Time takes blame for it’s shortcomings, “why don’t have I more time?” we ask, as if time cut a few corners last hour and shorted us. “Where did all the time go?” we demand when our days slip away, and somehow it’s Time’s fault for not being around when we need it.
Take a moment (if you can spare it) to think about Time and how we view it.
Should Time get the credit for being productive? Maybe you get the gold star for that one and you should use a small bit of time to plan the next chunk in which you can move forward with your tasks.
Time belongs to all of us, and it’s available to everyone but not used equally. We own our piece of time.
We don’t have that much time to spare and we can’t give it away to others, but we can choose to waste some, we can share it, and each of us gets to choose how much we how we use it. It’s up to you.
There’s a lot of talk out there about the current “everyone gets a trophy” culture in youth sports and how it’s tainting the “growing up” experience of current kids.
We talk about the fact that this is bad, and kids are consequently not mentally tough…
What are we doing about it?
Sports are hard. Losing is not fun. We don’t always get what we want.
The idea that something has to change is valid. Youth sports needs help in a lot of places. But, what about the kids already in high school or college who have a real fear of falling short, or even of experimentation. What do do about or with them?
Find a way to include struggle into your day to day activities. Even asking probing questions that don’t have a clear answer can provide a challenge. Push back on assumptions, ask “why?” and “what else do you see/think/feel?”.
These will work to provide safe struggle that can help us get used to being uncomfortable.
This is real and coaches should look closely at helping kids with perfectionist streaks and all kinds of fear.
What do we want? What do others want from us? Do you know? Is it important to know?
If we say we absolutely know what we want, that we have our eyes on the prize, that our goals are crystal clear…are we selling ourselves short? Might that prize be “less than” we can achieve if we have a great set of processes and ways of doing?
“This is what I want”, is results-focused thinking without any real definition of “better”, or a goal to reach for and, most importantly, the process that it will entail.
Teams will say “we want to win a championship!” Great. How? Do you have a plan to go with the want? A really, really specific plan or set of behaviors that you commit or (or at least know you should commit to) in an effort to reach a goal?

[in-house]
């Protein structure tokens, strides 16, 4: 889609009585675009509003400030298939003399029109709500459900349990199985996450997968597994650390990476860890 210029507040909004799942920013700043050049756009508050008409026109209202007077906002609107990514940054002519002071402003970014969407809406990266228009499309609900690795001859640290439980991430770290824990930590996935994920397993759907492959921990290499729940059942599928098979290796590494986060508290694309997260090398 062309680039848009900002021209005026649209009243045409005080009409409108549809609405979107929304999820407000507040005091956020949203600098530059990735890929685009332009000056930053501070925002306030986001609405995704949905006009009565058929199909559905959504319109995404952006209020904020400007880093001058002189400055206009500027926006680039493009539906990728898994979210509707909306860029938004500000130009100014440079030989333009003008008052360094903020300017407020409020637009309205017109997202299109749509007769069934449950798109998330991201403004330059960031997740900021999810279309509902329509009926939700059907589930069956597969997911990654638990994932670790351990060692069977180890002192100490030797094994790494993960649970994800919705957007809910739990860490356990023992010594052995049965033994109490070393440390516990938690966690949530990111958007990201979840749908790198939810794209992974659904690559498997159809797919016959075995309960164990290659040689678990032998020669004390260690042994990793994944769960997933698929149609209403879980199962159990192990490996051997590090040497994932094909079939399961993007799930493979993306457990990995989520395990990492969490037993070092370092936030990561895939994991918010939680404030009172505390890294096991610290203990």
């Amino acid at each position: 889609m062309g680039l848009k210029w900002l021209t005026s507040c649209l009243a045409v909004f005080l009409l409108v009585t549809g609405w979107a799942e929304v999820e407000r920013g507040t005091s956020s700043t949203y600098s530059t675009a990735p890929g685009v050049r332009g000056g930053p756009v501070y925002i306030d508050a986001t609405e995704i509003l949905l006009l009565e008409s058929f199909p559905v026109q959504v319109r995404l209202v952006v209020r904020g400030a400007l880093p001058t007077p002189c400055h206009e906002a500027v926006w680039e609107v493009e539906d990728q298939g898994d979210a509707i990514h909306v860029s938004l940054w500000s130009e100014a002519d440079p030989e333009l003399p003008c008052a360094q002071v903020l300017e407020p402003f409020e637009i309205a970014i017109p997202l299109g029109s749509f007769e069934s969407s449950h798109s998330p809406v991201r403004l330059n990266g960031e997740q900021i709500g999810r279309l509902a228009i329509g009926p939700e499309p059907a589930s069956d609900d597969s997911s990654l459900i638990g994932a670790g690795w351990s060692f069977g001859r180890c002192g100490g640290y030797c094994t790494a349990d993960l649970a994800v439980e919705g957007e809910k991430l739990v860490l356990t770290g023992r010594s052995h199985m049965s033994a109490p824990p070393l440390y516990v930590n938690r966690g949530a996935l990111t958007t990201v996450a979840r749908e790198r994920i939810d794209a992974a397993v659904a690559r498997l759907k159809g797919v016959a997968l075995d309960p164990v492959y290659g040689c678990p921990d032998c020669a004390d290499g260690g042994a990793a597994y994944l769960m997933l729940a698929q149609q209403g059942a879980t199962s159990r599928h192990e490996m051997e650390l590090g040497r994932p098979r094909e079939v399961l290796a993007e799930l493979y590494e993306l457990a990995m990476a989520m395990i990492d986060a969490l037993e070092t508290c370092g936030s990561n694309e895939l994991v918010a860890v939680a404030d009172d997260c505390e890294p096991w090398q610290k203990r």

What we want is not as important as what we’ll do and who we’ll be day to day. Help figure this out by asking the key questions like: what do people/teams who get what we want likely do day to day to move toward that want? Do more of that and teach your teams how to know what to do in the short term as you move toward that end game.
Still, no guarantees.
Recently, I’ve been taking the time to think critically about the things that I have taken as gospel as a coach over my career. Like goal setting, for example.
For many years I spent time talking to teams about SMART goals (specific, measurable, attainable, realistic/relevant, timely, although there are many other versions of the SMART acronym). I believe that if one is setting a goal then it should have many of these characteristics, and yes, having outcome goals can be a motivator.
However, in recent years I have come to discount the value of hard goals and focused myself and my teams on the behaviors needed to be the kind of team we’d like to be. Often, outcome goals are a consideration (“what behaviors do we need to do in order to get what we want?”), but not always.
The best behavioral discipline comes when the things a team says they want to do on a regular basis are a reflection of who they are–their values–as opposed to what they want to have at the end of the day.
Too often goals can be used as a crutch. We sometimes make excuses to justify behaviors that are not championship caliber. We say that as long as we get where we want to go, it’s not that important how we got there. Untrue. Behaving in a way that’s outside one’s values, whether the values are stated and clear or not, is never a way to feel good about where one’s going.
Have some un-goals. Determine what you’d like to be on a regular basis and start doing those things and see where you end up.